One day I realized what was happening. The prospect of delights on the Coast stimulated my craving but this was not satisfied and so, as I returned to the mountains (rather like when I was a student I’d return disappointed to my bed-sit in the early hours of a Sunday morning) I experienced life as disappointing, unsatisfying, empty – bleak. But as soon as I was settled back at Guhyaloka this painful state was replaced by the contentment that arose from the conditions of our retreat life. It was all very clear – shockingly simple.

It seems that ‘The Bleakness’ is a state of unsatisfied craving, or the loss of something to which I’ve been attached and my experience of it recently is a result of giving up various comforts and securities. I’ve abandoned physical comfort and the security of familiar surroundings, the proximity of friends, a sense of purpose (looking after my father) and so on. I feel alienated from the people and place in which I find myself – life has lost it’s flavour of warmth and belonging and I have some doubts about what I am doing. But, based on my experience at Guhyaloka I hope that ‘The Bleakness’ will resolve when I can drop those attachments and that I’ll discover a greater degree of Freedom.

The River Severn III

I am presently moored in one of the four basins at Stourport-on-Severn. This is pretty much the end of the navigable section of the river, and the start of the Staffordshire and Worcestershire canal which joins the Severn with the Trent and Mersey. The Staffs and Worcester was one of the earliest, finished in about 1770, and the town of Stourport was established at the same time. Around the basin now there are gentrified warehouses, factories, workers’ cottages and a hotel, The Tontine, which was built to accommodate traders and canal executives. It is a good place to moor with all facilities.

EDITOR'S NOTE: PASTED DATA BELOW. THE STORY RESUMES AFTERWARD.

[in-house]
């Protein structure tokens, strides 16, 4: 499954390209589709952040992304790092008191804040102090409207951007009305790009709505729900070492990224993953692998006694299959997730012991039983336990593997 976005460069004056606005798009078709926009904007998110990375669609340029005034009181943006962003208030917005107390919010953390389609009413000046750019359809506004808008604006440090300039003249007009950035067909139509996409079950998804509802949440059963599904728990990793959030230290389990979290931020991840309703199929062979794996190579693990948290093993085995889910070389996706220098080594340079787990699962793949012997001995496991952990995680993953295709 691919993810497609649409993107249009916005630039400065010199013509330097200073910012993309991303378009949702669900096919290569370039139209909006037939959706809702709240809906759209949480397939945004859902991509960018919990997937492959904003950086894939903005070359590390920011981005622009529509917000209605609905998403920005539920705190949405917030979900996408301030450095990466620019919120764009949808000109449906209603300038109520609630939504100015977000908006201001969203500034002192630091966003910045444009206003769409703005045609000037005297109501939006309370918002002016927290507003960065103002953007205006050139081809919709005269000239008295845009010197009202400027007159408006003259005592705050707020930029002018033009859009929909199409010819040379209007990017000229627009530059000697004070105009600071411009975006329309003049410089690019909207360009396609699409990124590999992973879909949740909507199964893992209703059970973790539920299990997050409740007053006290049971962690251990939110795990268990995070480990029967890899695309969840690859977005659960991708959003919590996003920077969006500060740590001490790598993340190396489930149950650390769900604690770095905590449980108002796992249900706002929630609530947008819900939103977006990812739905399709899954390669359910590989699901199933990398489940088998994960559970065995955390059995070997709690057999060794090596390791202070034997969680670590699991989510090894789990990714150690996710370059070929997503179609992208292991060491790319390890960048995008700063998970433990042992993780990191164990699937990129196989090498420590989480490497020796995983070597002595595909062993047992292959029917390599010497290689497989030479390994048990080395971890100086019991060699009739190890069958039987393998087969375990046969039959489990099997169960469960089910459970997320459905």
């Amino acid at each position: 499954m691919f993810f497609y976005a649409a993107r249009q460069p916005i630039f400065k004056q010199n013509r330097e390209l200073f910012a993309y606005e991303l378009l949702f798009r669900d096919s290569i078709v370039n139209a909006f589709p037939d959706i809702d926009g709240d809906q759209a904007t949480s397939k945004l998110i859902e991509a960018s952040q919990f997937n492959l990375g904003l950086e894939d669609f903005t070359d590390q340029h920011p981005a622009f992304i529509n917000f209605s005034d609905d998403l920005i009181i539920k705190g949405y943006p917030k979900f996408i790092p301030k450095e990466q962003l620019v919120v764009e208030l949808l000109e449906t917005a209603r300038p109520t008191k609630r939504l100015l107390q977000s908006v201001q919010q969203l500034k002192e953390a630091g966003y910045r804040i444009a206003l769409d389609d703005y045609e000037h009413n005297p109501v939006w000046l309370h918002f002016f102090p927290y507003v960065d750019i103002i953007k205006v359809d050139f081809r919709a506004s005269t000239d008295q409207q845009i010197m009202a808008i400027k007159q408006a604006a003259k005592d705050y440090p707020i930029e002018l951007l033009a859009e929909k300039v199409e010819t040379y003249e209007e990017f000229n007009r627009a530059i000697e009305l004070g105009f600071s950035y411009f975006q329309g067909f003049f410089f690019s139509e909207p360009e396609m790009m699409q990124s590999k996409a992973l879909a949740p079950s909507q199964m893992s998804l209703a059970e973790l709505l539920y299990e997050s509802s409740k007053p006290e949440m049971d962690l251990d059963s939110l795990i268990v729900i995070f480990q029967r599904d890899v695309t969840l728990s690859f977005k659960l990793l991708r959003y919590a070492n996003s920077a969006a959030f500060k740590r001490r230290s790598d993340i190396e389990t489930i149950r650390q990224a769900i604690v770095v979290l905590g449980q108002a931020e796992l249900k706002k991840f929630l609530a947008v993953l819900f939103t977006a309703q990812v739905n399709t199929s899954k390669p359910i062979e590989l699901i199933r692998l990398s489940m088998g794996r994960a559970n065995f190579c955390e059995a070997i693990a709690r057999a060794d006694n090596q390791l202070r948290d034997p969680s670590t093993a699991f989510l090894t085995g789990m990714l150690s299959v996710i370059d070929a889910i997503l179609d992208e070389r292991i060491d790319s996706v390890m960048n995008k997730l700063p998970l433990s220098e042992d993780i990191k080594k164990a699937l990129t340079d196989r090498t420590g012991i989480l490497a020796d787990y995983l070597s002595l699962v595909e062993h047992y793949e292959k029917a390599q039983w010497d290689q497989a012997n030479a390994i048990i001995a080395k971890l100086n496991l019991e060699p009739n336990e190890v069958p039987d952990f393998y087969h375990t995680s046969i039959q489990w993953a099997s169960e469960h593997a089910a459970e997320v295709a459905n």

Moored at Silajala’s Family home

It took three days to travel up the Severn, mooring at Upton, and Holt on the first and third nights and at my friend’s family home just north of Worcester on the second. It is very pleasant to visit friends en route, even though it took three attempts to tie up successfully because of the current in the river. I think

I was the only boat on the river but the lock keepers were very accommodating, allowing me to moor on the lock pontoons which would not have been available in the summer. There are very few mooring places on the river and I felt some relief to get onto the canal where you can moor pretty much anywhere.

I had some trouble with the two ‘staircase’ locks coming into the basin. I got stuck in first because not having met this type of lock before I didn’t know how much water to run into the lower before moving into the upper; and I got stuck in the second because the water level was so high in the basin that I was initially unable to stop the boat being washed onto the overflow cill and getting stuck. After a while I managed to solve the problem and moored up in the basin.

One rather odd thing about 18th century Stourport is that because of the caravan parks on the river banks, a permanent funfair with flashing neon lights and a row of fish and chip cafés – it feels a bit like an old fashioned sea-side resort town.